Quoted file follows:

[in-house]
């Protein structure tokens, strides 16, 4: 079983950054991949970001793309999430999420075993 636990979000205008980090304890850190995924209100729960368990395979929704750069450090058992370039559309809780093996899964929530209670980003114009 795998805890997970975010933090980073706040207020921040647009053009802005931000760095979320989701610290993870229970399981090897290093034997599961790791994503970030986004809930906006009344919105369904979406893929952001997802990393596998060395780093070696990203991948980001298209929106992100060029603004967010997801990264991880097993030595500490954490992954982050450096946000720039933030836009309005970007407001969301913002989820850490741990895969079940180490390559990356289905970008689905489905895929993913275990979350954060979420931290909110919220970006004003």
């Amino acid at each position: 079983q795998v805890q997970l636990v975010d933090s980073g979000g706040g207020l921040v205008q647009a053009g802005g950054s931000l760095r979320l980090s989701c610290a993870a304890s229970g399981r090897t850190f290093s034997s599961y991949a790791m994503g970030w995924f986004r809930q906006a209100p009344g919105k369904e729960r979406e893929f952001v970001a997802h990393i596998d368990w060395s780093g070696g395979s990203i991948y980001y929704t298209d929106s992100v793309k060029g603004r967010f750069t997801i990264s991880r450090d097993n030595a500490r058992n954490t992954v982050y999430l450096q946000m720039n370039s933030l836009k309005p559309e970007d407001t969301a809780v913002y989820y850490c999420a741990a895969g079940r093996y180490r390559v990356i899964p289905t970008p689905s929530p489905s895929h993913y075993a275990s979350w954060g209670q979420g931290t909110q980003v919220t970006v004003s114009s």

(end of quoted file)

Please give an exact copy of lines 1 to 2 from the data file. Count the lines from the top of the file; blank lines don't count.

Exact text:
[in-house]
């Protein structure tokens, strides 16, 4: 079983950054991949970001793309999430999420075993 636990979000205008980090304890850190995924209100729960368990395979929704750069450090058992370039559309809780093996899964929530209670980003114009 795998805890997970975010933090980073706040207020921040647009053009802005931000760095979320989701610290993870229970399981090897290093034997599961790791994503970030986004809930906006009344919105369904979406893929952001997802990393596998060395780093070696990203991948980001298209929106992100060029603004967010997801990264991880097993030595500490954490992954982050450096946000720039933030836009309005970007407001969301913002989820850490741990895969079940180490390559990356289905970008689905489905895929993913275990979350954060979420931290909110919220970006004003």